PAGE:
Early on, Simpson describes the book she didn’t write: “a motivational manual telling you how to live your best life.” Though having committed to the lucrative deal years before, she “walked away,” fearing any sort of self-help advice she might give would be hypocritical. Outwardly, Simpson was at the peak of her success, with her fashion line generating “one billion dollars in annual sales.” However, anxiety was getting the better of her, and she admits she’d become a “feelings addict,” just needing “enough noise to distract me from the pain I’d been avoiding since childhood. The demons of traumatic abuse that refused to let me sleep at night—Tylenol PM at age twelve, red wine and Ambien as a grown, scared woman. Those same demons who perched on my shoulder, and when they saw a man as dark as them, leaned in to my ear to whisper, ‘Just give him your light. See if it saves him…’ ” On Halloween 2017, Simpson hit rock bottom, and, with the intervention of her devoted friends and husband, began to address her addictions and underlying fears. In this readable but overlong narrative, the author traces her childhood as a Baptist preacher’s daughter moving 18 times before she “hit fifth grade,” and follows her remarkable rise to fame as a singer. She reveals the psychological trauma resulting from years of sexual abuse by a family friend, experiences that drew her repeatedly into bad relationships with men, most publicly with ex-husband Nick Lachey. Admitting that she was attracted to the validating power of an audience, Simpson analyzes how her failings and triumphs have enabled her to take control of her life, even as she was hounded by the press and various music and movie executives about her weight. Simpson’s memoir contains plenty of personal and professional moments for fans to savor.

An eye-opening glimpse into the attempted self-unmaking of one of Hollywood’s most recognizable talents.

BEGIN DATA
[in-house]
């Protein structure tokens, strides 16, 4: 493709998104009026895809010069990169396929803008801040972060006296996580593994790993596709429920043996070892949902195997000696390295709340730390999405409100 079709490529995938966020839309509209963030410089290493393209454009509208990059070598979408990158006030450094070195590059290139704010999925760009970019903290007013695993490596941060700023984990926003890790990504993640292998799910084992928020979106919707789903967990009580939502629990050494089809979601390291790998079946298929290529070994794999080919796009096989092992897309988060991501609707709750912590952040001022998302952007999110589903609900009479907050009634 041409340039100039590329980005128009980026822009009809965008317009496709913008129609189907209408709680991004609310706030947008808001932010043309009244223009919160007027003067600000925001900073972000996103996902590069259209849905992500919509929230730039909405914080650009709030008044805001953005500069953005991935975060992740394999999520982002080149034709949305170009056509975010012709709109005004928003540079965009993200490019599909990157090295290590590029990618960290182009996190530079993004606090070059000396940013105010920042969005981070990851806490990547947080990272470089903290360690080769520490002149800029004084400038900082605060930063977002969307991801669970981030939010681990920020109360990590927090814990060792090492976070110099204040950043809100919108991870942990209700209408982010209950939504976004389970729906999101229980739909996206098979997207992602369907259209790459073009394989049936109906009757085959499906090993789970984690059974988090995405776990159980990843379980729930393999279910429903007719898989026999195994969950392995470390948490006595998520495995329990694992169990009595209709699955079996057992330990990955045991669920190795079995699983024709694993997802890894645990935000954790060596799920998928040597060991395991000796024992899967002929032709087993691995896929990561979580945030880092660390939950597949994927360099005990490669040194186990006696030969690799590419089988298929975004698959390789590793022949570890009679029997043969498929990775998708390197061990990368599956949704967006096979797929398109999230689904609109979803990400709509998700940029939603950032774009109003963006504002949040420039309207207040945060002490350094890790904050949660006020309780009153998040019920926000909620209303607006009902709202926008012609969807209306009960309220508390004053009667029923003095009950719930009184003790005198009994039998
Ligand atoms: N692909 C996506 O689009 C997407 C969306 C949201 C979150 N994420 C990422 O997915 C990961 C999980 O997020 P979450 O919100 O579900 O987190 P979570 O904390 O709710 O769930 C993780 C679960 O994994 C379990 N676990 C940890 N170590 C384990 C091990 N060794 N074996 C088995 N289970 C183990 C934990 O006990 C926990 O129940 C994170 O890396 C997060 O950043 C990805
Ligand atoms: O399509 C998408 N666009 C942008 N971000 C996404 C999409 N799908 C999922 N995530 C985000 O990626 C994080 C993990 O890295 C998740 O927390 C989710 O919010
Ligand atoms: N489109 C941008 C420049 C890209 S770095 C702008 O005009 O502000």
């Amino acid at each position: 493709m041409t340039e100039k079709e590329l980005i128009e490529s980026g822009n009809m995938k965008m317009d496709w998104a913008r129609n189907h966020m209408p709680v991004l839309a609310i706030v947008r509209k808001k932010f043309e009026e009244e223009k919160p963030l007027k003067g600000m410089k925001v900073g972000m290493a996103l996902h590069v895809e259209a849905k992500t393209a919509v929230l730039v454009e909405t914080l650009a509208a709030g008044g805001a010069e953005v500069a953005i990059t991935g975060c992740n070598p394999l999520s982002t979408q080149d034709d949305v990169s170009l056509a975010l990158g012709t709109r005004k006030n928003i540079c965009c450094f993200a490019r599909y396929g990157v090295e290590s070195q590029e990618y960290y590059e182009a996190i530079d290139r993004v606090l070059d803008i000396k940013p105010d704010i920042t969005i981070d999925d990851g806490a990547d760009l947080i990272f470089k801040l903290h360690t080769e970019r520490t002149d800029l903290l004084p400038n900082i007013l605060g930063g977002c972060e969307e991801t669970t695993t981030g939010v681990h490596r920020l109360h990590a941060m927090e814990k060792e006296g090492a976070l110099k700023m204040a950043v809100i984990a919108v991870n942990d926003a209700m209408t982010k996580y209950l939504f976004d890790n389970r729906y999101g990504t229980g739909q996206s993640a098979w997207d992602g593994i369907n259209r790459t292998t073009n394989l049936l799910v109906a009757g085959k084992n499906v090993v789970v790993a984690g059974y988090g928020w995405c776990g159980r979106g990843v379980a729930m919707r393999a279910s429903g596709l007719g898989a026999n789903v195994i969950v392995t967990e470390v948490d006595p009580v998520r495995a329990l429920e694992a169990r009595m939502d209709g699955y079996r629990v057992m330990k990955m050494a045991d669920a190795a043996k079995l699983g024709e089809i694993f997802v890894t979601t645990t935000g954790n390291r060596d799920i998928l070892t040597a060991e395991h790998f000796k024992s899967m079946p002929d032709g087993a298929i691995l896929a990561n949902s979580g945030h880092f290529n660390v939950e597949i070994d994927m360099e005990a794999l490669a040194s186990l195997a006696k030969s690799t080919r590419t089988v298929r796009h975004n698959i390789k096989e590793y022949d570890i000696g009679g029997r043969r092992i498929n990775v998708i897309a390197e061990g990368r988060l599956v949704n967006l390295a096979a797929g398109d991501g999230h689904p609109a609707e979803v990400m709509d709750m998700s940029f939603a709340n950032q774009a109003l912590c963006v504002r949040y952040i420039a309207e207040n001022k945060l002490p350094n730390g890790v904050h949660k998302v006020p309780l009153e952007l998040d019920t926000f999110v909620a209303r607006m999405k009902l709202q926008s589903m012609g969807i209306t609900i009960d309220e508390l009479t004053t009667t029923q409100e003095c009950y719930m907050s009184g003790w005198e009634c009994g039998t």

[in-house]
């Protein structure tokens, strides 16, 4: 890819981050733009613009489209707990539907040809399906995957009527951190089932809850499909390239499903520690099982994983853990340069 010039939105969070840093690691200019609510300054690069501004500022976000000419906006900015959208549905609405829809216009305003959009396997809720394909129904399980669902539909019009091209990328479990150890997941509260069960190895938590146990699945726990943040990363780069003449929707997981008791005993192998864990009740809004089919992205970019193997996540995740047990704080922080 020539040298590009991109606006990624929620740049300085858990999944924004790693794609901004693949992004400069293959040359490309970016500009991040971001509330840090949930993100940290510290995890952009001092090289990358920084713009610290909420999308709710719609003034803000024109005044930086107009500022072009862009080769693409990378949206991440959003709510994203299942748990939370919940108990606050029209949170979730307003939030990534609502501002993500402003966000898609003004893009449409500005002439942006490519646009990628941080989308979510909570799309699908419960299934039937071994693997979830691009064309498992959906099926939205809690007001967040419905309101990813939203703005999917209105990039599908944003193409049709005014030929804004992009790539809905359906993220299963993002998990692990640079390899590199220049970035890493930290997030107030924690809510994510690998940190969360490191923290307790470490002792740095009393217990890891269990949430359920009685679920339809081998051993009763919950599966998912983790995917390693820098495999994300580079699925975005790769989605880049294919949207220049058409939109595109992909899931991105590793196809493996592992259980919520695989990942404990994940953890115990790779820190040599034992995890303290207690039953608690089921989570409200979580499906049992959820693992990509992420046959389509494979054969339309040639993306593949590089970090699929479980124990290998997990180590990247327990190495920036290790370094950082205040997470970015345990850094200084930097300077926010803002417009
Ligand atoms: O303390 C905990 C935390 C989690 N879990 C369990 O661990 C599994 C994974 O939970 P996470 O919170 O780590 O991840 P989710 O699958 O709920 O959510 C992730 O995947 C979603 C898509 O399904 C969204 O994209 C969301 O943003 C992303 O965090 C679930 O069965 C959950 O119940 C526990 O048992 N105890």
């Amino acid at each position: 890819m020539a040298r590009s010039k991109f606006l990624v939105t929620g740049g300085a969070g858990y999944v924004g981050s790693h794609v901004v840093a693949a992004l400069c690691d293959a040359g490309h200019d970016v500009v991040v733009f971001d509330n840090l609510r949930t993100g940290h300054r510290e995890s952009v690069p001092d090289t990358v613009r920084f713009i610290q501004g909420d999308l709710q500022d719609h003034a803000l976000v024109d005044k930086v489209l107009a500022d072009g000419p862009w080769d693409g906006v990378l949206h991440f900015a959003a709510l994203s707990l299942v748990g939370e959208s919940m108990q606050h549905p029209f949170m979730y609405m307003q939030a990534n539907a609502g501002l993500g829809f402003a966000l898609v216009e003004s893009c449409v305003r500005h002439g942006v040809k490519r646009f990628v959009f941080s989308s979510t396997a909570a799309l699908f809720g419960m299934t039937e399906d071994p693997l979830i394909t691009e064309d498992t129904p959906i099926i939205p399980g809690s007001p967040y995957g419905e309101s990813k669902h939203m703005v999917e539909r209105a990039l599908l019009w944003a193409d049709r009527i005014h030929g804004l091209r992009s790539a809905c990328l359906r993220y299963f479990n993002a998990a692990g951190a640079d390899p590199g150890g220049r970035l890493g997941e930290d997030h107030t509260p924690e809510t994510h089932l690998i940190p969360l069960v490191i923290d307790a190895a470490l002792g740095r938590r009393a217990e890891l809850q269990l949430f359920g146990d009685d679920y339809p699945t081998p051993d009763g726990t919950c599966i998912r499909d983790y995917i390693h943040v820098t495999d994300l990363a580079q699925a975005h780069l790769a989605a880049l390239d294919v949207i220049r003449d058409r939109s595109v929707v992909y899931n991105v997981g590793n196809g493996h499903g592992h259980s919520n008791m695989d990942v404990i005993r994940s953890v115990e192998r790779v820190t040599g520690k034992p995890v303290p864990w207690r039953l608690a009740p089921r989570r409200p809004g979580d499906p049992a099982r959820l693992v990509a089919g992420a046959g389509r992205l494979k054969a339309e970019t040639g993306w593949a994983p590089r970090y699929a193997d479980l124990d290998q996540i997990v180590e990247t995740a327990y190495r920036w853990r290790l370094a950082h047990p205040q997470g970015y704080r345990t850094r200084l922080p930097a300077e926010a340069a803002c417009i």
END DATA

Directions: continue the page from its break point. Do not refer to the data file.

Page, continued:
Pub Date: Feb. 4, 2020

ISBN: 978-0-06-289996-5

Page Count: 416

Publisher: Dey Street/HarperCollins

Review Posted Online: Feb. 16, 2020

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An engrossing memoir as well as a lively treatise on what extraordinary grace under extraordinary pressure looks like.

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BECOMING

The former first lady opens up about her early life, her journey to the White House, and the eight history-making years that followed.

It’s not surprising that Obama grew up a rambunctious kid with a stubborn streak and an “I’ll show you” attitude. After all, it takes a special kind of moxie to survive being the first African-American FLOTUS—and not only survive, but thrive. For eight years, we witnessed the adversity the first family had to face, and now we get to read what it was really like growing up in a working-class family on Chicago’s South Side and ending up at the world’s most famous address. As the author amply shows, her can-do attitude was daunted at times by racism, leaving her wondering if she was good enough. Nevertheless, she persisted, graduating from Chicago’s first magnet high school, Princeton, and Harvard Law School, and pursuing careers in law and the nonprofit world. With her characteristic candor and dry wit, she recounts the story of her fateful meeting with her future husband. Once they were officially a couple, her feelings for him turned into a “toppling blast of lust, gratitude, fulfillment, wonder.” But for someone with a “natural resistance to chaos,” being the wife of an ambitious politician was no small feat, and becoming a mother along the way added another layer of complexity. Throw a presidential campaign into the mix, and even the most assured woman could begin to crack under the pressure. Later, adjusting to life in the White House was a formidable challenge for the self-described “control freak”—not to mention the difficulty of sparing their daughters the ugly side of politics and preserving their privacy as much as possible. Through it all, Obama remained determined to serve with grace and help others through initiatives like the White House garden and her campaign to fight childhood obesity. And even though she deems herself “not a political person,” she shares frank thoughts about the 2016 election.

An engrossing memoir as well as a lively treatise on what extraordinary grace under extraordinary pressure looks like.

Pub Date: Nov. 13, 2018

ISBN: 978-1-5247-6313-8

Page Count: 448

Publisher: Crown

Review Posted Online: Nov. 30, 2018